"Self-preservation is the first law of nature," quoted the Shaggy Man.
"True," she said, readily. "I would like to discover a plan to save ourselves without fighting."
That seemed a hopeless task to them, but realizing that Ozma was determined not to fight, they tried to think of some means that might promise escape.
"Couldn't we bribe our enemies, by giving them a lot of emeralds and gold?" asked Jack Pumpkinhead.
"No, because they believe they are able to take everything we have," replied the Ruler.
"I have thought of something," said Dorothy.
"What is it, dear?" asked Ozma.
"Let us use the Magic Belt to wish all of us in Kansas. We will put some emeralds in our pockets, and can sell them in Topeka for enough to pay off the mortgage on Uncle Henry's farm. Then we can all live together and be happy."
"A clever idea!" exclaimed the Scarecrow.
"Kansas is a very good country. I've been there," said the Shaggy Man.
"That seems to me an excellent plan," approved the Tin Woodman.
"No!" said Ozma, decidedly. "Never will I desert my people and leave them to so cruel a fate. I will use the Magic Belt to send the rest of you to Kansas, if you wish, but if my beloved country must be destroyed and my people enslaved I will remain and share their fate."
"Quite right," asserted the Scarecrow, sighing. "I will remain with you."
"And so will I," declared the Tin Woodman and the Shaggy Man and Jack Pumpkinhead, in turn. Tiktok, the machine man, also said he intended to stand by Ozma. "For," said he, "I should be of no use at all in Kan-sas."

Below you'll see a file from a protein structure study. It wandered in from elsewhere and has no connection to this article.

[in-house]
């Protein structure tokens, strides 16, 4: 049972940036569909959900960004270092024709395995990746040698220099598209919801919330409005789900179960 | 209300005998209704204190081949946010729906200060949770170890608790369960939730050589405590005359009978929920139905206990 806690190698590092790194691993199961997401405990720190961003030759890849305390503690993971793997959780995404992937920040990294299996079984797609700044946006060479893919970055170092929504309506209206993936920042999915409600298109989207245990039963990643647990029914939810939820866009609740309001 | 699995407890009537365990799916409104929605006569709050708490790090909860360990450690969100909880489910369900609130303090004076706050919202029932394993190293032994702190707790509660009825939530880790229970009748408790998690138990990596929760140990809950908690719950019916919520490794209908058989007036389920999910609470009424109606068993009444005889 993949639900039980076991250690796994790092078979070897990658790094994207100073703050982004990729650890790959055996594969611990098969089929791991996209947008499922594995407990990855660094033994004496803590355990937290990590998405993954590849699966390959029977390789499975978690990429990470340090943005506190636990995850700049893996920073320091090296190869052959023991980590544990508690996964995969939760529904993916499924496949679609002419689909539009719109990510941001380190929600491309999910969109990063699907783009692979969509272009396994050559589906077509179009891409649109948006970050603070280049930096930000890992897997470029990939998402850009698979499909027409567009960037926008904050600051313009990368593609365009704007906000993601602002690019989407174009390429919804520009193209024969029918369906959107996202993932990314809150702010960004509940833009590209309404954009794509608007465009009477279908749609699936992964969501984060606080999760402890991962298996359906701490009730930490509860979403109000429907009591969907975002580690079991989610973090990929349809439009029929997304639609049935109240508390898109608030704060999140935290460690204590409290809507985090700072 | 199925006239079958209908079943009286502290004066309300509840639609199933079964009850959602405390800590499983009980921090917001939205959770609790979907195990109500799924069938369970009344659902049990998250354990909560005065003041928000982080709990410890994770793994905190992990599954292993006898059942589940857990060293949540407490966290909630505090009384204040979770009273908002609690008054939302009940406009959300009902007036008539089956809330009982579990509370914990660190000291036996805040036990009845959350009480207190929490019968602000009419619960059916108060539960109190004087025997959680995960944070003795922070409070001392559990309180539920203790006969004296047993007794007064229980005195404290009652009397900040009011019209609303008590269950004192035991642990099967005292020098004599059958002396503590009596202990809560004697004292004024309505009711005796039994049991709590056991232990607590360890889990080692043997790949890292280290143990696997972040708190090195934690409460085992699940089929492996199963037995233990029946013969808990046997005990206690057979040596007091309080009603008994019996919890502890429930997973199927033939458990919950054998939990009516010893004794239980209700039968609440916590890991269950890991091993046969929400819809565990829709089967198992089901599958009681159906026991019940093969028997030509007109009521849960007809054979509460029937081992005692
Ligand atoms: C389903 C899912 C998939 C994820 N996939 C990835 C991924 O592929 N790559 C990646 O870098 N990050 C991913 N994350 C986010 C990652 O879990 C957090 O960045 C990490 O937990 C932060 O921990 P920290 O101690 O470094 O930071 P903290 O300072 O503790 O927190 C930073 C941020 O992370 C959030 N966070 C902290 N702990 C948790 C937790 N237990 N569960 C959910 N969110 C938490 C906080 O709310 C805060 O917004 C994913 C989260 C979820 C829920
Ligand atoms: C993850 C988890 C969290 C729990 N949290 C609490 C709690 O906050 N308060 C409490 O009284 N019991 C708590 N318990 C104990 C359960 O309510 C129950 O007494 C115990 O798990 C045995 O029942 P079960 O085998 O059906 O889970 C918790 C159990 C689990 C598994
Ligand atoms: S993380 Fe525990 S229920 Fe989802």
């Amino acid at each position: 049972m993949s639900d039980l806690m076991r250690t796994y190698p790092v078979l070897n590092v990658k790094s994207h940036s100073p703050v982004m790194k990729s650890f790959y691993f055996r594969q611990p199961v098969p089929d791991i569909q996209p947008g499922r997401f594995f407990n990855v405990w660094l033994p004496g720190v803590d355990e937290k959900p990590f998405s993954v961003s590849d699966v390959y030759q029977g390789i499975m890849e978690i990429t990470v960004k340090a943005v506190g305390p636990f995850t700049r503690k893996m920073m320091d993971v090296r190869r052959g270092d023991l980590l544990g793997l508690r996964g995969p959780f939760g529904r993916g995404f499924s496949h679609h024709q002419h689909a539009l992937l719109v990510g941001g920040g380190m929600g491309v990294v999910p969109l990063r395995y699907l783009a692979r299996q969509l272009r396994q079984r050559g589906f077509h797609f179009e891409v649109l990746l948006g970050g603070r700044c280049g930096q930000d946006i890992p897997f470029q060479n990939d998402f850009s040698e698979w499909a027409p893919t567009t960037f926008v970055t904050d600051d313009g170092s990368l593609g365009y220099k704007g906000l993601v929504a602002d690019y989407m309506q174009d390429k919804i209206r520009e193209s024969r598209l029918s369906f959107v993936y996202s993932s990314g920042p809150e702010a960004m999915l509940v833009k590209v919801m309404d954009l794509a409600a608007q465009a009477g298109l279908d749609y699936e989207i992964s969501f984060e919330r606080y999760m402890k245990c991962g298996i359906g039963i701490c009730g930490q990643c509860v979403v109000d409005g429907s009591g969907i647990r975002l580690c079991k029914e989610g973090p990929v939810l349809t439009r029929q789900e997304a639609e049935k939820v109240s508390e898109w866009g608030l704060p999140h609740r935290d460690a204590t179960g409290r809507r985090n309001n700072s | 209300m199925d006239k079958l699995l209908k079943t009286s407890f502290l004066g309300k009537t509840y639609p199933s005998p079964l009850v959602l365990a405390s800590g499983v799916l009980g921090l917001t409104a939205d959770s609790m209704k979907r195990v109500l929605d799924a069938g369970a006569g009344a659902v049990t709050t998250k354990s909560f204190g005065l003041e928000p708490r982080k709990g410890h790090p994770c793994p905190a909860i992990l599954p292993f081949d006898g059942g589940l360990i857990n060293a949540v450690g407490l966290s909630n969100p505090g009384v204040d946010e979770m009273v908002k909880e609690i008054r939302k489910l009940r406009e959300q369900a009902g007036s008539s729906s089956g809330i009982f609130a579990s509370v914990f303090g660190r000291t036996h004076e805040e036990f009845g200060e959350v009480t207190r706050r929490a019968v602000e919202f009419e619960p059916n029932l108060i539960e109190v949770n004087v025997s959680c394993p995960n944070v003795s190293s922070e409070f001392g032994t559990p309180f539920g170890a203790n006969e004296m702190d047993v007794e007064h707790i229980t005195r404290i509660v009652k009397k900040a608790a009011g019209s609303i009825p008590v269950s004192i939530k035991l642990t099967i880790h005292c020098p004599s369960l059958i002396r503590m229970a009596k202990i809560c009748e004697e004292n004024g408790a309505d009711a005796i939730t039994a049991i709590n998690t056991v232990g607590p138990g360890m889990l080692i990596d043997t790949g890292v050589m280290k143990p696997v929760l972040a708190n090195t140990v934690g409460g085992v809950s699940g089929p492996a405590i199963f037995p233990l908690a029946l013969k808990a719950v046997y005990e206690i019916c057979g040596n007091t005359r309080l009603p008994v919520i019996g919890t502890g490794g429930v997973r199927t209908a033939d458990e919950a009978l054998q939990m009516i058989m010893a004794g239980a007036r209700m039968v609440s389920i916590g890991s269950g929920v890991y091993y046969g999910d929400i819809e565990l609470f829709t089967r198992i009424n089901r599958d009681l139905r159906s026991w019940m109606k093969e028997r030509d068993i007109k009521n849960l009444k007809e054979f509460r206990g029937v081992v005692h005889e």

"For my part," announced Dorothy, gravely, "if the Ruler of Oz must not desert her people, a Princess of Oz has no right to run away, either. I'm willing to become a slave with the rest of you; so all we can do with the Magic Belt is to use it to send Uncle Henry and Aunt Em back to Kansas."
"I've been a slave all my life," Aunt Em replied, with considerable cheerfulness, "and so has Henry. I guess we won't go back to Kansas, anyway. I'd rather take my chances with the rest of you."
Ozma smiled upon them all gratefully.
"There is no need to despair just yet," she said. "I'll get up early to-morrow morning and be at the Forbidden Fountain when the fierce warriors break through the crust of the earth. I will speak to them pleasantly and perhaps they won't be so very bad, after all."
"Why do they call it the Forbidden Fountain?" asked Dorothy, thoughtfully.
"Don't you know, dear?" returned Ozma, surprised.
"No," said Dorothy. "Of course I've seen the fountain in the palace grounds, ever since I first came to Oz; and I've read the sign which says: 'All Persons are Forbidden to Drink at this Fountain.' But I never knew WHY they were forbidden. The water seems clear and sparkling and it bubbles up in a golden basin all the time."